Donning a pair of bright pink stilettos and a black knit sweater emblazoned with the word “femme,” Lalonde shared her story with us in an attempt to alleviate the stigma around criminal harassment and to offer preventative tips.
The major takeaway from Lalonde’s presentation is that stalking and unhealthy relationship dynamics are a direct result of the way men are socialized to handle rejection and the way society has come to view romance. Several famous romantic comedies include problematic examples of criminal harassment — stories of unrequited love remedied by grand gestures.
Take, for example, the wildly popular young adult novel-turned-film Twilight, in which sparkly vampire Edward regularly watches Bella sleep without her knowledge or consent. It is framed as romantic; he is so drawn to her and so wants to protect her that he can’t help himself. Remove the sparkle and the soundtrack, and you have an older man watching an underaged girl sleep. At their core, many romantic comedies perpetuate similarly problematic romantic ideals. The Christmas classic Love, Actually romanticizes the obsession best man Mark has with his best friend’s bride Juliet, while When Harry Met Sally perpetuates the idea that men and women cannot be just friends.
“Respecting boundaries is romantic,” Lalonde quipped.
Beyond the skewed ideas of romance sold to us by Hollywood, criminal harassment statistics are further evidence that men are not taught to handle rejection healthily. “Men have so few tools in their emotional toolbox,” Lalonde said, “if you’re only equipped with a hammer, if your only emotional tool is anger, that’s a problem.”
A common behavioural thread in stalkers and abusers is their ability to manipulate, to feed off of the victim’s empathy. Lalonde’s stalker regularly threatened to harm himself. My cyber-stalker would alternate between compliments and insults, appealing to my intelligence moments before calling me a bitch. There is a common misconception that only certain women are victim to abuse — weak or meek women. The reality is that a true manipulator can manipulate anyone. The message Lalonde sends through her story: you are not responsible for the conditions someone else sets, nor are you responsible for their actions.
Despite the overwhelming statistics, Lalonde is hopeful the next generation of men can have better emotional tools in their toolboxes. Her advice to parents is to raise empathetic young men, teaching men how to handle rejection and re-adjust their sense of entitlement.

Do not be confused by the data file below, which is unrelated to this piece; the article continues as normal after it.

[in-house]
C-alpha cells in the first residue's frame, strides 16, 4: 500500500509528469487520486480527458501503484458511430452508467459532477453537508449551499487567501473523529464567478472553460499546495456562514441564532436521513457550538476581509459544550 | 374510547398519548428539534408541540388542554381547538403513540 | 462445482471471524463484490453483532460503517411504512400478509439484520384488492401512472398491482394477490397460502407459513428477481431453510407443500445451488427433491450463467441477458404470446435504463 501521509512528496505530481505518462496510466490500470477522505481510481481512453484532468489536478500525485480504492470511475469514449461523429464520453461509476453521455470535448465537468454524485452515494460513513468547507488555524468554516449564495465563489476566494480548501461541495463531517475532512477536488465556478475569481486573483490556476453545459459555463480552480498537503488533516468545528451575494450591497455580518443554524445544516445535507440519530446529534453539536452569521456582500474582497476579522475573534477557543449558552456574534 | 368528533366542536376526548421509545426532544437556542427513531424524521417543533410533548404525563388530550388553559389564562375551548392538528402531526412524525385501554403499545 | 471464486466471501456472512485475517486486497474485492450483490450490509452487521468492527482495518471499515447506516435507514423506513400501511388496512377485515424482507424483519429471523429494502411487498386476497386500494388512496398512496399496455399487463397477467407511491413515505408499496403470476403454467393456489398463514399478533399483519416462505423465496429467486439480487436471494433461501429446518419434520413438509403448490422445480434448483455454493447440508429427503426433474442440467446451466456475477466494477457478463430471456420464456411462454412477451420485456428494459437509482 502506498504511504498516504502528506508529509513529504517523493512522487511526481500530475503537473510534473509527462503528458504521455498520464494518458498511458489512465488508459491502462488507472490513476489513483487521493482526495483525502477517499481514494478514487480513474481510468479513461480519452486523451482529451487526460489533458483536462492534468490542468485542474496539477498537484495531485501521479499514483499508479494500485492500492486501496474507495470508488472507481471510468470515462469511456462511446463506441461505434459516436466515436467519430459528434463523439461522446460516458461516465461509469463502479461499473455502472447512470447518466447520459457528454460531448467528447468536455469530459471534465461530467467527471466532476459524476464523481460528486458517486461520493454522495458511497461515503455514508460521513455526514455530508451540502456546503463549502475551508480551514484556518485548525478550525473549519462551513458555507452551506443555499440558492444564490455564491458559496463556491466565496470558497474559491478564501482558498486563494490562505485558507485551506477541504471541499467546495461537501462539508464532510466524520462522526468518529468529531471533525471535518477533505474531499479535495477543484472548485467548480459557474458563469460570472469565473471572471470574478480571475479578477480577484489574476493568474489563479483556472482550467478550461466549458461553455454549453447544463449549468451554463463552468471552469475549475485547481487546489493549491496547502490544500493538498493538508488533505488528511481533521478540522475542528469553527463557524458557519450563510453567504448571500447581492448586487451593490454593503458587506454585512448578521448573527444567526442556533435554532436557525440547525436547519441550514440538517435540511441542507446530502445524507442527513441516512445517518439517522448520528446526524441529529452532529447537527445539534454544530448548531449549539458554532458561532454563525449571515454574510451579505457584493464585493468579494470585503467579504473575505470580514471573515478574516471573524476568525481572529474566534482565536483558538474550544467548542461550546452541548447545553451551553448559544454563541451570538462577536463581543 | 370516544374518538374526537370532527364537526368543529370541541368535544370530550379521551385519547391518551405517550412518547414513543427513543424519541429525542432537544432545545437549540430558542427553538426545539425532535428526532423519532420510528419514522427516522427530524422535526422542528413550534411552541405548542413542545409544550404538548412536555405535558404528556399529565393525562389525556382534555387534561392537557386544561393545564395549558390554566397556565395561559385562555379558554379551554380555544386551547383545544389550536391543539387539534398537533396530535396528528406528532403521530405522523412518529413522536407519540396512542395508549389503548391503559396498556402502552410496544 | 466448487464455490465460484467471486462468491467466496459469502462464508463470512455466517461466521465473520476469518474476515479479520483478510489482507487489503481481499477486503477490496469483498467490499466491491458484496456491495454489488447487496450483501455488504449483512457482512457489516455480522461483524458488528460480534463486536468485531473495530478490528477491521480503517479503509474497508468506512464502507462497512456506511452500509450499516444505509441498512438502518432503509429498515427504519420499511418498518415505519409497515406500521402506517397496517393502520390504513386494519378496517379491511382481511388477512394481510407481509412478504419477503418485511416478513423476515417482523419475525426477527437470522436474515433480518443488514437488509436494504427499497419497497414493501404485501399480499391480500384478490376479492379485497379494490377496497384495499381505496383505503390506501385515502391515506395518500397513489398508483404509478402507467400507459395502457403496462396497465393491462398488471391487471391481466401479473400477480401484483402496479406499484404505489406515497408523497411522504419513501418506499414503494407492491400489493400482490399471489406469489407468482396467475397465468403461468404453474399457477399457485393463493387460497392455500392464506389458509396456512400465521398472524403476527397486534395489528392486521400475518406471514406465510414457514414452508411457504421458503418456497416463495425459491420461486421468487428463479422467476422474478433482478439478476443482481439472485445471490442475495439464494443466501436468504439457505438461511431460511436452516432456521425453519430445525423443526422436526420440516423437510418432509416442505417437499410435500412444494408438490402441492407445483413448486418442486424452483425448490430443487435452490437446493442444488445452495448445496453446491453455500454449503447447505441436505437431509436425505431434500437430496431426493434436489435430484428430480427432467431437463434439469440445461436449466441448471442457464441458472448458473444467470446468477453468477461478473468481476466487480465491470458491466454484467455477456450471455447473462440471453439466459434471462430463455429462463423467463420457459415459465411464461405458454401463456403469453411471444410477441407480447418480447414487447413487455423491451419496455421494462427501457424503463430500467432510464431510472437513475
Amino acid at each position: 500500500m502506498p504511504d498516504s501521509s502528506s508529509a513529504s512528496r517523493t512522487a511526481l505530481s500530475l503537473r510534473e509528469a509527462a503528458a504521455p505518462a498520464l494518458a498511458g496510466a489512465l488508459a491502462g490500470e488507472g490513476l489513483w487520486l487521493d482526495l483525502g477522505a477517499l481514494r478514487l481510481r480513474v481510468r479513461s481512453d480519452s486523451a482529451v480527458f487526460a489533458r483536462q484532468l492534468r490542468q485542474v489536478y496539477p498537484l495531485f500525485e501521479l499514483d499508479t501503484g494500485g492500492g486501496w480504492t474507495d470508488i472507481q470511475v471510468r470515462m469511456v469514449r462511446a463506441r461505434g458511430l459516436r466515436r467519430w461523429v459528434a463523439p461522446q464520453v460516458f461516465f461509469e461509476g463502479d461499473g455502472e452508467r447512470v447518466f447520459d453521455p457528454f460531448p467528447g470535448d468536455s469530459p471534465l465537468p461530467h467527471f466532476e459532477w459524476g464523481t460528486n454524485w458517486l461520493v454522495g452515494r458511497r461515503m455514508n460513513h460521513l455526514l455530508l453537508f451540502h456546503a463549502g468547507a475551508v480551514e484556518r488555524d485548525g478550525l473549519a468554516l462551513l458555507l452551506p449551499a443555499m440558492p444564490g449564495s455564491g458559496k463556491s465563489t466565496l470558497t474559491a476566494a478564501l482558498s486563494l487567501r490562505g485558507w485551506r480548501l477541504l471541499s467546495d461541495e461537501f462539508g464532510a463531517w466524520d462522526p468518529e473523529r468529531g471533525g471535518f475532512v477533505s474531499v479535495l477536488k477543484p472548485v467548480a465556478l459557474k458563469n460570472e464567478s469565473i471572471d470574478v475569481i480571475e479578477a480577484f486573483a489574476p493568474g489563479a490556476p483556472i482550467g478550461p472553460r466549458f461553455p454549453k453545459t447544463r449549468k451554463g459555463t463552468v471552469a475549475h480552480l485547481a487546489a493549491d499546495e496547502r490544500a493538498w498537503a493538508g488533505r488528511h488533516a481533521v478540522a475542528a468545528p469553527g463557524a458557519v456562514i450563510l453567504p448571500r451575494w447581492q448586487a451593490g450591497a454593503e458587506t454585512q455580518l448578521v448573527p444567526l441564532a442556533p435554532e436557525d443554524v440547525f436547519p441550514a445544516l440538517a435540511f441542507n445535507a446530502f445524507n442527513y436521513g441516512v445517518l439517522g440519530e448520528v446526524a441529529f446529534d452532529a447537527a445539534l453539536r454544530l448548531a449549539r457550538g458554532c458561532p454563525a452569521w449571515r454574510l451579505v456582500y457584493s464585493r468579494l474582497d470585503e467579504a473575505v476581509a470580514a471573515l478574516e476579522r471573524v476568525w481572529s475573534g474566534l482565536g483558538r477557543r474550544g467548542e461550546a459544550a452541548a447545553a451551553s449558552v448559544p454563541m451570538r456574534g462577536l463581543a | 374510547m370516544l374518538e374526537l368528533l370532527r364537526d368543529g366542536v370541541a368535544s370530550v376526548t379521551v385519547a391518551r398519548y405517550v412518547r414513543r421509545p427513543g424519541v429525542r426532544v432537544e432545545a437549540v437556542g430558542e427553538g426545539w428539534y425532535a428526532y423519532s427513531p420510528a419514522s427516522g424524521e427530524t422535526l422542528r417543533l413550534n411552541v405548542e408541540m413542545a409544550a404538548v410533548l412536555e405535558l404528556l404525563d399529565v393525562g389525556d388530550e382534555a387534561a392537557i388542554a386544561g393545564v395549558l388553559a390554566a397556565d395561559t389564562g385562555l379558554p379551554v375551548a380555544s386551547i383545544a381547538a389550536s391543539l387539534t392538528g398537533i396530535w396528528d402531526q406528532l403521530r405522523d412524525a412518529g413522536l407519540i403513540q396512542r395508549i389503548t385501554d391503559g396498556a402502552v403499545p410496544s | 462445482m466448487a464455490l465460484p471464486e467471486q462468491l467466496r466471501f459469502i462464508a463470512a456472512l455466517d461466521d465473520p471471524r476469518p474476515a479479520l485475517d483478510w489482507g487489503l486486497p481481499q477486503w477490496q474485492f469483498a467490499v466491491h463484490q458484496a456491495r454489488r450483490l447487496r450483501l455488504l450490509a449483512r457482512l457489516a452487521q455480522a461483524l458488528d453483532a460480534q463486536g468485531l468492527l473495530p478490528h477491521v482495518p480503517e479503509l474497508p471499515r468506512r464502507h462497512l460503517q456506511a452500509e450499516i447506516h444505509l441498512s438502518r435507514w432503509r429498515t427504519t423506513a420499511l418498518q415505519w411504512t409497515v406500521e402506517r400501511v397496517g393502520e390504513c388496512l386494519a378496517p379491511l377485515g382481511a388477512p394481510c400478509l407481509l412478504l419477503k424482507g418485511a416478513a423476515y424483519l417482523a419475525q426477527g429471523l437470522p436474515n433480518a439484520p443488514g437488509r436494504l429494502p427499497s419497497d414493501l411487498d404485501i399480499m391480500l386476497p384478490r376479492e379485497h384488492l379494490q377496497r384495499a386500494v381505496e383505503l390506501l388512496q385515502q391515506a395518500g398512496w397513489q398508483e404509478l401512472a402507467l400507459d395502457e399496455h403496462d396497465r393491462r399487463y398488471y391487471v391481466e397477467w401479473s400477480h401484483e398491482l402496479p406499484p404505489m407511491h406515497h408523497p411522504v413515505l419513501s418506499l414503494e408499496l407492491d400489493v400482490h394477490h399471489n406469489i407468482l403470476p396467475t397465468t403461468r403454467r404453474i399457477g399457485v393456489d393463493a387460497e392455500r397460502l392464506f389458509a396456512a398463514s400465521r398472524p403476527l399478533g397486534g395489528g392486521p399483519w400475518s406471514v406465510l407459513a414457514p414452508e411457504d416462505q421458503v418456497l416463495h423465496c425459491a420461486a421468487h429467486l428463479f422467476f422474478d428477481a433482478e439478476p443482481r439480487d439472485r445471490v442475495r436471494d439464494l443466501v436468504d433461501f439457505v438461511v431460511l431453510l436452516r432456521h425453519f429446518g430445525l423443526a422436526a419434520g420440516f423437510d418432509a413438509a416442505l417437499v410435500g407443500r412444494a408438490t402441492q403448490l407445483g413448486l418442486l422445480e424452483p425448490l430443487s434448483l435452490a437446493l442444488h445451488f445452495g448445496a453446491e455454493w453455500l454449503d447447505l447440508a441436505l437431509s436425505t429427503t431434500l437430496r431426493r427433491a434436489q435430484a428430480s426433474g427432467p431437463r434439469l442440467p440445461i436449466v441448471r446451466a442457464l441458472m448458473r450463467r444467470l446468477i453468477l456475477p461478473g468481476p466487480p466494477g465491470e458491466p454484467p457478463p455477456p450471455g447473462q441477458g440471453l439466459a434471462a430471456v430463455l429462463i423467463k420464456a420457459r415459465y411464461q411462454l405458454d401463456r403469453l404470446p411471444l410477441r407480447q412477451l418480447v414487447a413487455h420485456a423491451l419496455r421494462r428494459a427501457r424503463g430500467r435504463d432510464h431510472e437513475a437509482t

An example can be found in a viral conversation posted on Twitter in which an aunt noted her nephew was sad about a girl in his class rejecting him. When she asked, “You know what you have to do right?” he responded, “I know, I have to keep trying.” “No,” she responded, “If she said no, it means no.”
“Respecting boundaries is romantic.”
— Julie Lalonde
Lalonde also suggests we tackle the friend-zone myth — the belief that men are owed a relationship or sex in exchange for kindness. In reality, women do not owe anyone affection, no matter how kindly you treat them. The friend-zone myth is popular in involuntary celibates, or incels, a culture built around male entitlement. Members of the online sub-culture claim they are unable to find romantic or sexual partners. At least four mass-murders, resulting in 45 deaths in North America, have been committed by those who described themselves as incels, according to The New York Times.
Lastly, Lalonde recommends that young women prioritize being safe over being nice, learn to recognize manipulation, and demand more of our institutions. We must also be aware of our language, and the ways we may unintentionally trivialize stalking. When we joke about “stalking” our friends on Facebook, it minimizes the experiences of those being cyber-stalked and other victims of criminal harassment.
To victims of criminal harassment, both Lalonde and local law enforcement recommend documenting text messages, phone calls, and letters whenever possible as evidence is key in taking legal action.
Lalonde’s presentation was part the Red Flag Campaign, hosted by the Office of Sexual Violence Prevention, Education and Response. If you or someone you know is struggling through unhealthy relationship dynamics, or criminal harassment, the MacEwan Anti-Violence Education Network (MAVEN) website states that “MacEwan University’s Sexual Violence Response Coordinator, together with the Sexual Violence Response Team, can refer you to counselling services, coordinate academic or workplace modifications and help you understand the reporting options available to you.”
Photos and graphics contributed by Milo Knauer, Jennifer Hamilton, and supplied.